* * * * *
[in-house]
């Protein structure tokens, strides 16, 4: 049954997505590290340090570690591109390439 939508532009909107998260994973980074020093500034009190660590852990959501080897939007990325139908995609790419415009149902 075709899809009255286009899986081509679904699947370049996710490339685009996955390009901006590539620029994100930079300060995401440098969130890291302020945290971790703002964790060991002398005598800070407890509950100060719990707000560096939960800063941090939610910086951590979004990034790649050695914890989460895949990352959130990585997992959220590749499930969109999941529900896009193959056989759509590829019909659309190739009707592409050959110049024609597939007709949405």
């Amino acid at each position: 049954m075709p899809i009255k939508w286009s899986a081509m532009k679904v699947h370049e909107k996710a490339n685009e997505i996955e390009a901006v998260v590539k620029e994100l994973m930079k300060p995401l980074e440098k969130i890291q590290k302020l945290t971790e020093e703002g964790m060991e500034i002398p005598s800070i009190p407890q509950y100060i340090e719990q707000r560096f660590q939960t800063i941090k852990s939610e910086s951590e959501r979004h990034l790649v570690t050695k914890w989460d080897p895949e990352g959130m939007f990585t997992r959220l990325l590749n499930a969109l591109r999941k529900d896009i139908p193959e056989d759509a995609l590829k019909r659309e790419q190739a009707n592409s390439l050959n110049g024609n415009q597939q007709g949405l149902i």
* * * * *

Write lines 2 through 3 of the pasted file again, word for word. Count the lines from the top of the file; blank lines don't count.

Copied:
């Protein structure tokens, strides 16, 4: 049954997505590290340090570690591109390439 939508532009909107998260994973980074020093500034009190660590852990959501080897939007990325139908995609790419415009149902 075709899809009255286009899986081509679904699947370049996710490339685009996955390009901006590539620029994100930079300060995401440098969130890291302020945290971790703002964790060991002398005598800070407890509950100060719990707000560096939960800063941090939610910086951590979004990034790649050695914890989460895949990352959130990585997992959220590749499930969109999941529900896009193959056989759509590829019909659309190739009707592409050959110049024609597939007709949405």
């Amino acid at each position: 049954m075709p899809i009255k939508w286009s899986a081509m532009k679904v699947h370049e909107k996710a490339n685009e997505i996955e390009a901006v998260v590539k620029e994100l994973m930079k300060p995401l980074e440098k969130i890291q590290k302020l945290t971790e020093e703002g964790m060991e500034i002398p005598s800070i009190p407890q509950y100060i340090e719990q707000r560096f660590q939960t800063i941090k852990s939610e910086s951590e959501r979004h990034l790649v570690t050695k914890w989460d080897p895949e990352g959130m939007f990585t997992r959220l990325l590749n499930a969109l591109r999941k529900d896009i139908p193959e056989d759509a995609l590829k019909r659309e790419q190739a009707n592409s390439l050959n110049g024609n415009q597939q007709g949405l149902i």